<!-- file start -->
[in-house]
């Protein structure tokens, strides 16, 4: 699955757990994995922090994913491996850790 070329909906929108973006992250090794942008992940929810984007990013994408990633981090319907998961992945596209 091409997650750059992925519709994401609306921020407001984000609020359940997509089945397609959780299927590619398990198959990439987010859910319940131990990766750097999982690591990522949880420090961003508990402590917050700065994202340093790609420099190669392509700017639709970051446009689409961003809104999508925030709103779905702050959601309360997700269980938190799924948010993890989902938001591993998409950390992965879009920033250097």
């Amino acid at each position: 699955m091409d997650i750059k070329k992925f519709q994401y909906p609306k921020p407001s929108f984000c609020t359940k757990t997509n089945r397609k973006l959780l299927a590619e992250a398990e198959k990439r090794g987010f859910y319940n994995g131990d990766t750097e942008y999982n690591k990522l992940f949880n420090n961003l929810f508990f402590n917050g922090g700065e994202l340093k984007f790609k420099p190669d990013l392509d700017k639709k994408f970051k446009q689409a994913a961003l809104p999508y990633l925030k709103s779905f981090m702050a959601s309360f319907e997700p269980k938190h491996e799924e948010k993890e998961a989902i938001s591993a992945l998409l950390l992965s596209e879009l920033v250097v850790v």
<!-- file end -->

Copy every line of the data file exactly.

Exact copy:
[in-house]
């Protein structure tokens, strides 16, 4: 699955757990994995922090994913491996850790 070329909906929108973006992250090794942008992940929810984007990013994408990633981090319907998961992945596209 091409997650750059992925519709994401609306921020407001984000609020359940997509089945397609959780299927590619398990198959990439987010859910319940131990990766750097999982690591990522949880420090961003508990402590917050700065994202340093790609420099190669392509700017639709970051446009689409961003809104999508925030709103779905702050959601309360997700269980938190799924948010993890989902938001591993998409950390992965879009920033250097």
């Amino acid at each position: 699955m091409d997650i750059k070329k992925f519709q994401y909906p609306k921020p407001s929108f984000c609020t359940k757990t997509n089945r397609k973006l959780l299927a590619e992250a398990e198959k990439r090794g987010f859910y319940n994995g131990d990766t750097e942008y999982n690591k990522l992940f949880n420090n961003l929810f508990f402590n917050g922090g700065e994202l340093k984007f790609k420099p190669d990013l392509d700017k639709k994408f970051k446009q689409a994913a961003l809104p999508y990633l925030k709103s779905f981090m702050a959601s309360f319907e997700p269980k938190h491996e799924e948010k993890e998961a989902i938001s591993a992945l998409l950390l992965s596209e879009l920033v250097v850790v």